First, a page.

Moreover, argues Foot, it is a fact of human psychology (which, again, is in turn the result of evolution) that we naturally do care for other people, feel empathy, have an instinct for cooperation, and so forth. All of these things make it natural for human beings to engage in certain types of ethical behaviors that we consider right, and also makes it natural for us to reject other kinds of behavior that we consider unethical, or wrong.

So, Sam Harris was right all along, then?

Another one of my friends picked up on the line of thought I was endorsing and commented that that’s the sort of thing author Sam Harris wrote in his book, The Moral Landscape. Given that I — like several other philosophers — have harshly criticized Harris, what gives?

Harris’ take is that moral questions are a kind of scientific questions, and that they thus afford empirical answers. This makes him a moral realist, a position that, again, I reject. (Incidentally, at the time of my original review of the book, I professed to be a moral realist. Then I wised up.) Moreover, he seems to think that one can read answers to ethical questions straight from some kind of pertinent empirical information (particularly neuroscientific, not surprisingly, given his own background in neuroscience).

This is nonsense on stilts. While empirical evidence most certainly has to inform philosophical argumentation about morality, the latter is under-determined by the former, meaning that there can be more than one reasonable ethical take on a given issue, provided the same basic facts. That’s why one needs philosophical discourse in the first place. Harris seems to grasp this fact, hence his metaphor of moral “landscapes.” But he doesn’t take the implications of such metaphor seriously enough.

I can still sense your skepticism, so let me give you a taste of why Harris is profoundly wrong here (which is why I always find it puzzling just how much of a cult author he is among self-professed skeptics, rationalists, and secular humanists). At several points in his book Harris suggests that neurobiology will be so important for ethics that we will be able to tell whether people are happy by scanning them to make sure their pleasure centers are activated. He goes so far as telling us that scientific research shows that we are wrong about what makes us happy, and that it is conceivable that “evil” (quite a loaded term, for a book that shies away from philosophy) might turn out to be one of many paths to happiness — understood as the stimulation of certain neural pathways in our brains. But it should be obvious that if what we want to do is to stimulate our brains so that we feel perennially “happy” (yet another philosophically loaded term used casually by Harris). all we need are appropriate drugs to be injected into our veins while we sit in a pod in perfectly imbecilic contentment.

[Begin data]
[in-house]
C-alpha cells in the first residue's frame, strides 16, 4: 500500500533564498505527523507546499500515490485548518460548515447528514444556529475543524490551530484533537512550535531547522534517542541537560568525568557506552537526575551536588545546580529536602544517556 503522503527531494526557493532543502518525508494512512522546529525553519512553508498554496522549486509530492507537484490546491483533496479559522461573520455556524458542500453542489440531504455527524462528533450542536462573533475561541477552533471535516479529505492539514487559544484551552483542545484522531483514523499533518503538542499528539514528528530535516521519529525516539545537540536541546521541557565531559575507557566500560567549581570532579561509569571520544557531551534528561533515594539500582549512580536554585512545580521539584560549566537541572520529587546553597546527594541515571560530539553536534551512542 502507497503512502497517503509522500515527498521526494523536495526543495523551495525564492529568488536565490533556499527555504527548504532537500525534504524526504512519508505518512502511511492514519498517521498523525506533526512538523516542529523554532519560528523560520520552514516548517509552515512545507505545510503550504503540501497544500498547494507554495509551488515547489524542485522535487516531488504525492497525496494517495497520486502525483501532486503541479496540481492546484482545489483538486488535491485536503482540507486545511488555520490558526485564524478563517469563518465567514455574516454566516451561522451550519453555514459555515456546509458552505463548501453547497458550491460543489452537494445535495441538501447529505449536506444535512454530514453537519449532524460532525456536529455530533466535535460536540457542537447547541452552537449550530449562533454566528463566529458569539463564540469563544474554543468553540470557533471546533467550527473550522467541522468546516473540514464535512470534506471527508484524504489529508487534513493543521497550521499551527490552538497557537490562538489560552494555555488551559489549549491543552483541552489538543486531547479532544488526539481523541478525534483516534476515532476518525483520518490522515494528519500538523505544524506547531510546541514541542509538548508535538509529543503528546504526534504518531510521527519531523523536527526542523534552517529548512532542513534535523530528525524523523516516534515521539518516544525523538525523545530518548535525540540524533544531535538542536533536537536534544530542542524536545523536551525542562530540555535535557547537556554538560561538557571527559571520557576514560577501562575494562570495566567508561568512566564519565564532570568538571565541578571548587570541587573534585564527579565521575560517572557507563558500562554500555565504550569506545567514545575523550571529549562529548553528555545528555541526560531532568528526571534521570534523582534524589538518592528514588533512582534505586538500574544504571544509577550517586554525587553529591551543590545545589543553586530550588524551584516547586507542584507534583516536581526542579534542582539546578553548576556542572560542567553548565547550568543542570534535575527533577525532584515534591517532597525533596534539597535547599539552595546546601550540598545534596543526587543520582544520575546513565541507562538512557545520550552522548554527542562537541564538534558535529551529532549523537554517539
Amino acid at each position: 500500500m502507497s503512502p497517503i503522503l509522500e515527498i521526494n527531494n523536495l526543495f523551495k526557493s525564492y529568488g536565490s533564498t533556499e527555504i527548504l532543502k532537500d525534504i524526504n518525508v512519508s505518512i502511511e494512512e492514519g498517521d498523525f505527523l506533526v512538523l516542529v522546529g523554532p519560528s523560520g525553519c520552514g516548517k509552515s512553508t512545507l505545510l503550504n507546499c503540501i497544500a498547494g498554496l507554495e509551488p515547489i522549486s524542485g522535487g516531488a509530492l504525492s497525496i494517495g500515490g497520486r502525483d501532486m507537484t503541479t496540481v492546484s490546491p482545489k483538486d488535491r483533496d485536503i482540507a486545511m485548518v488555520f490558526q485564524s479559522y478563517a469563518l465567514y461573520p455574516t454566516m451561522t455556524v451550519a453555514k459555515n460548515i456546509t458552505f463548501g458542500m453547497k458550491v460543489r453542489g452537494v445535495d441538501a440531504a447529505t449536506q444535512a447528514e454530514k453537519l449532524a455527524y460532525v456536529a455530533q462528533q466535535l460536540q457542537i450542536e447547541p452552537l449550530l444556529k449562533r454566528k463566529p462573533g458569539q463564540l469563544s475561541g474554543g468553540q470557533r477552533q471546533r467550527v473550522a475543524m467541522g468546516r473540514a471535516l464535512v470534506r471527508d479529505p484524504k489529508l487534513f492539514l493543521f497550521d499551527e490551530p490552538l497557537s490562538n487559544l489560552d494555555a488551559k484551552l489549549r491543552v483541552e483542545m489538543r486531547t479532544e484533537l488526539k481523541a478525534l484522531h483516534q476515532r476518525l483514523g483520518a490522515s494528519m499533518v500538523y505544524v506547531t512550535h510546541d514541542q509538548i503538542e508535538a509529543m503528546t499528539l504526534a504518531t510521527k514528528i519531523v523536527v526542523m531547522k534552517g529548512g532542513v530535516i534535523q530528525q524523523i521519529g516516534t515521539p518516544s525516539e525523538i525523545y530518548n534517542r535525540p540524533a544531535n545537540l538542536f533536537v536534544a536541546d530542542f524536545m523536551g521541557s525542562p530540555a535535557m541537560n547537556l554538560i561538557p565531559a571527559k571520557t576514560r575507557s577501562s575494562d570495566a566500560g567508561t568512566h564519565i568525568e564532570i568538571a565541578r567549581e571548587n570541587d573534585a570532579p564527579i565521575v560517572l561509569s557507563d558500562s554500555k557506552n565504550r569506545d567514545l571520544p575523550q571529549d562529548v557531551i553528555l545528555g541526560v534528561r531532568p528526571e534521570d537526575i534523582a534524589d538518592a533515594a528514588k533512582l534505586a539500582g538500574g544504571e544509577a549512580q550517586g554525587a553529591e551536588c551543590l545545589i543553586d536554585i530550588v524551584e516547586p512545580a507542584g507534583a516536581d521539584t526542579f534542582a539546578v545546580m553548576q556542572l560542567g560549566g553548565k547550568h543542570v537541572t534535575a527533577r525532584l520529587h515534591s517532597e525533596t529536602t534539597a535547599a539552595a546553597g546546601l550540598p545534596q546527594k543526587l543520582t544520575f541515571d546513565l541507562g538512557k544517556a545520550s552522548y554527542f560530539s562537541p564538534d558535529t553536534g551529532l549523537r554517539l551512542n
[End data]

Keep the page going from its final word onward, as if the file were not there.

How do you explain cross-cultural variety and individual disagreements?

A reasonable question often asked in the context of this discussion concerns the empirical fact that there is both across and within (i.e., individual) cultural variation in ethical norms and behavior. There are three categories of non-mutually exclusive answers available to counter this objection.

First, the naturalist claim is that human nature imposes some universal (meaning, within-species) constraints on ethics, not that everything that we call ethical has a direct and univocal link to human nature. It is the same for biological traits: while there are human universals (everybody’s got to have the five vital organs, for instance), there is also a lot of variation (e.g., individuals have different eye colors, and distinct populations have different frequencies of individuals with a given eye color). Which ethical implications arise from species-wide constraints and which are amenable to within species variation is an empirical-philosophical issue to be settled by evidence and argument.